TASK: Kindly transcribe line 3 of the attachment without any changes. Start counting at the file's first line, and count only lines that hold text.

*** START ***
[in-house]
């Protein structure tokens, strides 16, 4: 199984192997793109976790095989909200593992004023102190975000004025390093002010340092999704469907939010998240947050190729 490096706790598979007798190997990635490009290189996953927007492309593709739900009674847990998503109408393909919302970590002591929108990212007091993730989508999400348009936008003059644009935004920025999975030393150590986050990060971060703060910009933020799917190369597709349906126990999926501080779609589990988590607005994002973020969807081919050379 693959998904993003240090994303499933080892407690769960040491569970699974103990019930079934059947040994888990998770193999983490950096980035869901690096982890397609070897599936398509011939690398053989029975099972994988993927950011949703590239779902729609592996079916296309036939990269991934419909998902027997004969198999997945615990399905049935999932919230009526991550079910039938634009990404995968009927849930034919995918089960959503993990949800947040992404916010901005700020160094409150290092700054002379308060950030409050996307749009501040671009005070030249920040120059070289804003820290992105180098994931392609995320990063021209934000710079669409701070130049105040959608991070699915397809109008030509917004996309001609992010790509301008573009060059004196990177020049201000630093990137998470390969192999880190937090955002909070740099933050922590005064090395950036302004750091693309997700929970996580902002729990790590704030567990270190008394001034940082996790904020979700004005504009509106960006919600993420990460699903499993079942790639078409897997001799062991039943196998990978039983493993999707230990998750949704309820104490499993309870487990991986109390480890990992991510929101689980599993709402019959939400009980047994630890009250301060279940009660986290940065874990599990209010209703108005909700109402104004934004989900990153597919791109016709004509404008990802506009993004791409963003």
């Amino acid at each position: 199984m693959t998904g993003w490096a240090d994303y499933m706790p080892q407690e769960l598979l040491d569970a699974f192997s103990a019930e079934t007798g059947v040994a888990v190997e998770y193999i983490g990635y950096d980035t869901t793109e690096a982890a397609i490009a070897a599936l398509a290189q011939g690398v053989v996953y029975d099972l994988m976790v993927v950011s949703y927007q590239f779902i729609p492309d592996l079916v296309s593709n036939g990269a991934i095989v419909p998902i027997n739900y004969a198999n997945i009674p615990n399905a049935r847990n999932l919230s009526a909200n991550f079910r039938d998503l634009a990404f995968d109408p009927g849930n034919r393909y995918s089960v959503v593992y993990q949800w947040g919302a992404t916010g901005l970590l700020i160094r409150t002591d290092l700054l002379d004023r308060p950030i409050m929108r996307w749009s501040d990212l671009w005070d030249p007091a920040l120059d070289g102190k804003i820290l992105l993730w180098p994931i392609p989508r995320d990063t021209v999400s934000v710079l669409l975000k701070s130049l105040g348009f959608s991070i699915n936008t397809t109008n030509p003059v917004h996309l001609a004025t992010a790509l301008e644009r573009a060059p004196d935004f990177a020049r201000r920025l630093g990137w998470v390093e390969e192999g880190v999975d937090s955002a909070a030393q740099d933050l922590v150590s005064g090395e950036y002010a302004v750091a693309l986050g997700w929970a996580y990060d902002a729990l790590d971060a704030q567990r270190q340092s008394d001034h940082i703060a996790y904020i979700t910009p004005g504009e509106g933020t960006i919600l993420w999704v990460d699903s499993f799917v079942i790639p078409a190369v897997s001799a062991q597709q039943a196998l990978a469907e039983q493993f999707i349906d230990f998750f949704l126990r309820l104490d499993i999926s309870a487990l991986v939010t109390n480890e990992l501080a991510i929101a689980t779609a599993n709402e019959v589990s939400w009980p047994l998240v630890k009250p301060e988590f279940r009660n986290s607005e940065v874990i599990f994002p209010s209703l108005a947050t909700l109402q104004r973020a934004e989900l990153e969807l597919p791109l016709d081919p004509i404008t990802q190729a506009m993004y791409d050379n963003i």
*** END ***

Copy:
């Amino acid at each position: 199984m693959t998904g993003w490096a240090d994303y499933m706790p080892q407690e769960l598979l040491d569970a699974f192997s103990a019930e079934t007798g059947v040994a888990v190997e998770y193999i983490g990635y950096d980035t869901t793109e690096a982890a397609i490009a070897a599936l398509a290189q011939g690398v053989v996953y029975d099972l994988m976790v993927v950011s949703y927007q590239f779902i729609p492309d592996l079916v296309s593709n036939g990269a991934i095989v419909p998902i027997n739900y004969a198999n997945i009674p615990n399905a049935r847990n999932l919230s009526a909200n991550f079910r039938d998503l634009a990404f995968d109408p009927g849930n034919r393909y995918s089960v959503v593992y993990q949800w947040g919302a992404t916010g901005l970590l700020i160094r409150t002591d290092l700054l002379d004023r308060p950030i409050m929108r996307w749009s501040d990212l671009w005070d030249p007091a920040l120059d070289g102190k804003i820290l992105l993730w180098p994931i392609p989508r995320d990063t021209v999400s934000v710079l669409l975000k701070s130049l105040g348009f959608s991070i699915n936008t397809t109008n030509p003059v917004h996309l001609a004025t992010a790509l301008e644009r573009a060059p004196d935004f990177a020049r201000r920025l630093g990137w998470v390093e390969e192999g880190v999975d937090s955002a909070a030393q740099d933050l922590v150590s005064g090395e950036y002010a302004v750091a693309l986050g997700w929970a996580y990060d902002a729990l790590d971060a704030q567990r270190q340092s008394d001034h940082i703060a996790y904020i979700t910009p004005g504009e509106g933020t960006i919600l993420w999704v990460d699903s499993f799917v079942i790639p078409a190369v897997s001799a062991q597709q039943a196998l990978a469907e039983q493993f999707i349906d230990f998750f949704l126990r309820l104490d499993i999926s309870a487990l991986v939010t109390n480890e990992l501080a991510i929101a689980t779609a599993n709402e019959v589990s939400w009980p047994l998240v630890k009250p301060e988590f279940r009660n986290s607005e940065v874990i599990f994002p209010s209703l108005a947050t909700l109402q104004r973020a934004e989900l990153e969807l597919p791109l016709d081919p004509i404008t990802q190729a506009m993004y791409d050379n963003i």